*[From the blog “Power to the Plan” by Clare Leaver, Owen Ozier, Pieter Serneels, and Andrew Zeitlin, posted at BITSS]*

###### “…Our blinded pre-analytical work uncovered two decision margins that could deliver substantial increases in power: **changing test statistics used **and **putting structure on a model for error terms**. Because the value of these decisions depends on things that are hard to know ex ante — even using baseline data — they create a case for blinded analysis of endline outcomes. We argue that there are circumstances in which this can be done without risk of p-hacking, and in which the power gains from these decision margins are substantial.”

###### “…Kolmogorov-Smirnov (KS) tests can be better powered than OLS t-tests by a factor of four, even under additive treatment effects.”

###### “…Remember how machine learning is a way of getting a better fit using observables? Imposing structure on error terms is a way of getting a better fit on the *unobserved* sources of variation. That structure can take many forms: it can relate to the correlations between units, the distribution of residuals (normal? pareto?), or both. *Imbens and Rubin (2015, p. 68)* observe that test statistics derived from structural estimates — for example, expressly modeling the error term — can improve power to the extent that they represent a “good descriptive approximation” to the data generating process. Blinded endline data allowed us to learn about the quality of such approximations, with substantial consequences.”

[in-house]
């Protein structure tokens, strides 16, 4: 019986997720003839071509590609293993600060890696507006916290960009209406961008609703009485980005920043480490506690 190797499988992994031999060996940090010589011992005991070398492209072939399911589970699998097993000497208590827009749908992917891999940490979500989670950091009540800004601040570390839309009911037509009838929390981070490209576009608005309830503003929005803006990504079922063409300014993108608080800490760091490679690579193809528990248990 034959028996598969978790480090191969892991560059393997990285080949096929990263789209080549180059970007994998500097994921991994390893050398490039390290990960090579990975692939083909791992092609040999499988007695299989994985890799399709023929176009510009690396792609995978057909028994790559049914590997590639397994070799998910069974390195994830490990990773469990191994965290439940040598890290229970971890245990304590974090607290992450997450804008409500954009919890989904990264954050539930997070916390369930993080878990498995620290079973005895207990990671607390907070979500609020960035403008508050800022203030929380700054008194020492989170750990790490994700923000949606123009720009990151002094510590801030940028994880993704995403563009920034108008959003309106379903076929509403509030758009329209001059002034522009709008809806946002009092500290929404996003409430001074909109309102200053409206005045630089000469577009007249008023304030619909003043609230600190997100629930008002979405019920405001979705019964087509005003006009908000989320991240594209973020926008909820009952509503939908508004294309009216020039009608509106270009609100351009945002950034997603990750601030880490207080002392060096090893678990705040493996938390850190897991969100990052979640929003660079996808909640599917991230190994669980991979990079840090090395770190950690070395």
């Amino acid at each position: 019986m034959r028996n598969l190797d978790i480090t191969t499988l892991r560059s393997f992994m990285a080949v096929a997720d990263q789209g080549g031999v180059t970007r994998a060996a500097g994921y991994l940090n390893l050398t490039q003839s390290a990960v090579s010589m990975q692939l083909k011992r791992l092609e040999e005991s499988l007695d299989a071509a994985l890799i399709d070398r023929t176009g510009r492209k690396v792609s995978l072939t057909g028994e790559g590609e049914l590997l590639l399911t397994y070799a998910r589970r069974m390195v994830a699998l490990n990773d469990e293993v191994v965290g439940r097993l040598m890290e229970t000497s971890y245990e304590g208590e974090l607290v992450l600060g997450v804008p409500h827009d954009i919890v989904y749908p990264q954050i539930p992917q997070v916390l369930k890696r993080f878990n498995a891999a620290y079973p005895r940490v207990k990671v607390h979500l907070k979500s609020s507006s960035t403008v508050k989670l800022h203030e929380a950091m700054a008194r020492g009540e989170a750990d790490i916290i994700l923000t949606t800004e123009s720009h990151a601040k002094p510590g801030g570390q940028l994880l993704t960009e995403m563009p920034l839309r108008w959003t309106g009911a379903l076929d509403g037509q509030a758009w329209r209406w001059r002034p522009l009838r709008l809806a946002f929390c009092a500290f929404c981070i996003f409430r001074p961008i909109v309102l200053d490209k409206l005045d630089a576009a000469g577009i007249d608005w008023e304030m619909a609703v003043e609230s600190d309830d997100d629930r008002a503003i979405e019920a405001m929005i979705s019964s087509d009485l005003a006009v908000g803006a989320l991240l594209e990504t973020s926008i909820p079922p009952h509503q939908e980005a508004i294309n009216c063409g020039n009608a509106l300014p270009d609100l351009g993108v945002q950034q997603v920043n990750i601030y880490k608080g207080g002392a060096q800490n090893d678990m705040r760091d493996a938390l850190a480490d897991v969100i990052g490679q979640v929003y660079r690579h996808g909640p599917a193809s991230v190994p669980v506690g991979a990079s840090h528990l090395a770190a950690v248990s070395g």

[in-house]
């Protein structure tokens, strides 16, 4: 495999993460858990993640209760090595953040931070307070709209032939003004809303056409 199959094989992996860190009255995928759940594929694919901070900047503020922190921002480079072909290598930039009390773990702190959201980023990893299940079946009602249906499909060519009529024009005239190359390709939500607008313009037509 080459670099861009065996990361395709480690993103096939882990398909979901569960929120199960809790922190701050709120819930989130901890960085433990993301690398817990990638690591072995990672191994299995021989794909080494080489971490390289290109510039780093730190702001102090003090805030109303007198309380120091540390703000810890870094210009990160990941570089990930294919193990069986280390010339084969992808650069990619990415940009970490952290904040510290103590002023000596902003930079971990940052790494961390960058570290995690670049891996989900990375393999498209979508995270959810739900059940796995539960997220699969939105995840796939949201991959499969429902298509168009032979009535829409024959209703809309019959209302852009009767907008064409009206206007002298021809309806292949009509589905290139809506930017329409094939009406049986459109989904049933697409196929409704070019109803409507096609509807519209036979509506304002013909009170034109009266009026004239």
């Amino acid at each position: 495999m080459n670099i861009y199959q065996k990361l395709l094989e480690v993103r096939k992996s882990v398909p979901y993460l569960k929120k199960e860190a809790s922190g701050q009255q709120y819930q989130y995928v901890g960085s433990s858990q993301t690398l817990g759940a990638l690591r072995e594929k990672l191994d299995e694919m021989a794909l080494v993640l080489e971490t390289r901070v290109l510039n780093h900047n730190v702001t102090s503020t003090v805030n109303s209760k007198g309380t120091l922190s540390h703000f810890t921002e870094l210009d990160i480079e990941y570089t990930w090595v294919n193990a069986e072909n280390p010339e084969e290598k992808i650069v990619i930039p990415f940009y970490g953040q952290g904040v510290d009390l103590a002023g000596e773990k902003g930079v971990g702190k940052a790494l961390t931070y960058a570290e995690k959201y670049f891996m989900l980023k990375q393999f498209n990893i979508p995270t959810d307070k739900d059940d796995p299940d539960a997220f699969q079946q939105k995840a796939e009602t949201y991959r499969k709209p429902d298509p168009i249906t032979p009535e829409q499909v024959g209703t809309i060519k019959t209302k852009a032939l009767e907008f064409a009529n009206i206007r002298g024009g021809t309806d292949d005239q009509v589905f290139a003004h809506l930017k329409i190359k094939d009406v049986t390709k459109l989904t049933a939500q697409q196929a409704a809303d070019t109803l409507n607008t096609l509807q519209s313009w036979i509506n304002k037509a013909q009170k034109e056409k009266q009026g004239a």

*Imbens and Rubin (2015, p. 68)*

###### “In our setting, when we turned to look at effects on student outcomes, we intended to use a linear model … But there were still a number of potential correlations to consider: some students are observed at more than one point in time; each student has multiple teachers, and schools may have both incumbents and teachers recruited under a variety of contract expectations. Linear mixed-effects (LME) models provide an avenue for implementing this.”

###### “Our LME model, which assumes normally distributed error terms that include a common shock at the pupil level, delivers an estimator of the effect of interest that has a standard deviation as much as 30 percent smaller than the equivalent OLS estimator. Because normality is a reasonable approximation to these error terms, the structure of LME allows it to outperform traditional random-effects. The gains from LME are conceptually comparable to an increase of 70 percent in sample size.”

###### “…Endline data are often far from normal and correlation structures across units are hard to know ex ante. A blinded endline approach can be a useful substitute for tools like *DeclareDesign* in cases where baseline data, or a realistic basis for simulating the endline data-generating process, are not available.

*DeclareDesign*###### “There is broad consensus that well-powered studies are important, not least because they make null results more informative. Consequently, researchers invest a lot in statistical power. Our recent experience suggests that blinded analyses — whether based on pooled or partial endline data — can be a useful tool to make informed choices of models and test statistics that improve power.”

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